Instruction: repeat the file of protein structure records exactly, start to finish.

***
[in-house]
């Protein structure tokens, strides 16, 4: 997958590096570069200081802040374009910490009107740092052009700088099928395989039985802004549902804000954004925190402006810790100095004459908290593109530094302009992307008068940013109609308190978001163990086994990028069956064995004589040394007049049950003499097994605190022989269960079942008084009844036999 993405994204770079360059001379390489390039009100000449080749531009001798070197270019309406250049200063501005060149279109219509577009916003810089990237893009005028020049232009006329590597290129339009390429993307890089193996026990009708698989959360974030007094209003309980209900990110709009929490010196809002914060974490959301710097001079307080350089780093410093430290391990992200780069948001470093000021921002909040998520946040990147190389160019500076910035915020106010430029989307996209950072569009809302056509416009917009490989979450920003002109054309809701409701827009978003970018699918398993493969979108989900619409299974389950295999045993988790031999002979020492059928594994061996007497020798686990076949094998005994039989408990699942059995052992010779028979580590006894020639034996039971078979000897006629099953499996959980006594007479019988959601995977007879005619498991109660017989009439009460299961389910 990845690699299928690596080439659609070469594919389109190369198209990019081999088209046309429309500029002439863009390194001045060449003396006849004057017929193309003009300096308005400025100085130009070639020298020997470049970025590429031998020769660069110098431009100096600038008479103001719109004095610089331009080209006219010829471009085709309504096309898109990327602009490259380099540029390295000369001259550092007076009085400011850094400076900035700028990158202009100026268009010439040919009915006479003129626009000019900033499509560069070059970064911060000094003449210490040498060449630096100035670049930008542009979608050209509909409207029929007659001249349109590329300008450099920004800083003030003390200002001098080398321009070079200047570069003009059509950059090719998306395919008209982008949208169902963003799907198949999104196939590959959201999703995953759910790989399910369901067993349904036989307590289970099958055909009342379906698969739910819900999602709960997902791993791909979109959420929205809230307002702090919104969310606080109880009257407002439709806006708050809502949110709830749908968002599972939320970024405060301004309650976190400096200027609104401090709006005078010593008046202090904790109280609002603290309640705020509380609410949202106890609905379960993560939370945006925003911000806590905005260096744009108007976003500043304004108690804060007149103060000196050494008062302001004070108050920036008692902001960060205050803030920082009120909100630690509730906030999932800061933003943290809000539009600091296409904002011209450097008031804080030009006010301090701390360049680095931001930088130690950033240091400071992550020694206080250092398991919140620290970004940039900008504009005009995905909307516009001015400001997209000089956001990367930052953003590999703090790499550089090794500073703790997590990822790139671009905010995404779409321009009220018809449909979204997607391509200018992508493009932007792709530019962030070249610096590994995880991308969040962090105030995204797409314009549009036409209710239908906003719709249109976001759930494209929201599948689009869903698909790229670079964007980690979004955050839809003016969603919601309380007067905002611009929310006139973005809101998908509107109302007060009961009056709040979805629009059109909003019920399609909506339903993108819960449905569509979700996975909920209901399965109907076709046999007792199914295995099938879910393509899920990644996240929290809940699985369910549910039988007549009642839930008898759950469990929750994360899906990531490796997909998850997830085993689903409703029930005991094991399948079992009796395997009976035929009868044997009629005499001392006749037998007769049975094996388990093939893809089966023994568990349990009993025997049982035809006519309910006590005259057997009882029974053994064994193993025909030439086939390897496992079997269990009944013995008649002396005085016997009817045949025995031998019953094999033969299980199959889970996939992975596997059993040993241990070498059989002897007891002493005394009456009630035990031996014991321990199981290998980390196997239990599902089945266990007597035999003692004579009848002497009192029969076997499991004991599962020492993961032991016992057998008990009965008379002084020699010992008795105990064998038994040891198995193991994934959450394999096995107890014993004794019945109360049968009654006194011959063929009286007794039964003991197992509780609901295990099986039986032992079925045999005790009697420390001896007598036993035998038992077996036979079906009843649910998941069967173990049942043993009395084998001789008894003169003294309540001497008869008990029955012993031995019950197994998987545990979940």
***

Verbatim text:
[in-house]
């Protein structure tokens, strides 16, 4: 997958590096570069200081802040374009910490009107740092052009700088099928395989039985802004549902804000954004925190402006810790100095004459908290593109530094302009992307008068940013109609308190978001163990086994990028069956064995004589040394007049049950003499097994605190022989269960079942008084009844036999 993405994204770079360059001379390489390039009100000449080749531009001798070197270019309406250049200063501005060149279109219509577009916003810089990237893009005028020049232009006329590597290129339009390429993307890089193996026990009708698989959360974030007094209003309980209900990110709009929490010196809002914060974490959301710097001079307080350089780093410093430290391990992200780069948001470093000021921002909040998520946040990147190389160019500076910035915020106010430029989307996209950072569009809302056509416009917009490989979450920003002109054309809701409701827009978003970018699918398993493969979108989900619409299974389950295999045993988790031999002979020492059928594994061996007497020798686990076949094998005994039989408990699942059995052992010779028979580590006894020639034996039971078979000897006629099953499996959980006594007479019988959601995977007879005619498991109660017989009439009460299961389910 990845690699299928690596080439659609070469594919389109190369198209990019081999088209046309429309500029002439863009390194001045060449003396006849004057017929193309003009300096308005400025100085130009070639020298020997470049970025590429031998020769660069110098431009100096600038008479103001719109004095610089331009080209006219010829471009085709309504096309898109990327602009490259380099540029390295000369001259550092007076009085400011850094400076900035700028990158202009100026268009010439040919009915006479003129626009000019900033499509560069070059970064911060000094003449210490040498060449630096100035670049930008542009979608050209509909409207029929007659001249349109590329300008450099920004800083003030003390200002001098080398321009070079200047570069003009059509950059090719998306395919008209982008949208169902963003799907198949999104196939590959959201999703995953759910790989399910369901067993349904036989307590289970099958055909009342379906698969739910819900999602709960997902791993791909979109959420929205809230307002702090919104969310606080109880009257407002439709806006708050809502949110709830749908968002599972939320970024405060301004309650976190400096200027609104401090709006005078010593008046202090904790109280609002603290309640705020509380609410949202106890609905379960993560939370945006925003911000806590905005260096744009108007976003500043304004108690804060007149103060000196050494008062302001004070108050920036008692902001960060205050803030920082009120909100630690509730906030999932800061933003943290809000539009600091296409904002011209450097008031804080030009006010301090701390360049680095931001930088130690950033240091400071992550020694206080250092398991919140620290970004940039900008504009005009995905909307516009001015400001997209000089956001990367930052953003590999703090790499550089090794500073703790997590990822790139671009905010995404779409321009009220018809449909979204997607391509200018992508493009932007792709530019962030070249610096590994995880991308969040962090105030995204797409314009549009036409209710239908906003719709249109976001759930494209929201599948689009869903698909790229670079964007980690979004955050839809003016969603919601309380007067905002611009929310006139973005809101998908509107109302007060009961009056709040979805629009059109909003019920399609909506339903993108819960449905569509979700996975909920209901399965109907076709046999007792199914295995099938879910393509899920990644996240929290809940699985369910549910039988007549009642839930008898759950469990929750994360899906990531490796997909998850997830085993689903409703029930005991094991399948079992009796395997009976035929009868044997009629005499001392006749037998007769049975094996388990093939893809089966023994568990349990009993025997049982035809006519309910006590005259057997009882029974053994064994193993025909030439086939390897496992079997269990009944013995008649002396005085016997009817045949025995031998019953094999033969299980199959889970996939992975596997059993040993241990070498059989002897007891002493005394009456009630035990031996014991321990199981290998980390196997239990599902089945266990007597035999003692004579009848002497009192029969076997499991004991599962020492993961032991016992057998008990009965008379002084020699010992008795105990064998038994040891198995193991994934959450394999096995107890014993004794019945109360049968009654006194011959063929009286007794039964003991197992509780609901295990099986039986032992079925045999005790009697420390001896007598036993035998038992077996036979079906009843649910998941069967173990049942043993009395084998001789008894003169003294309540001497008869008990029955012993031995019950197994998987545990979940």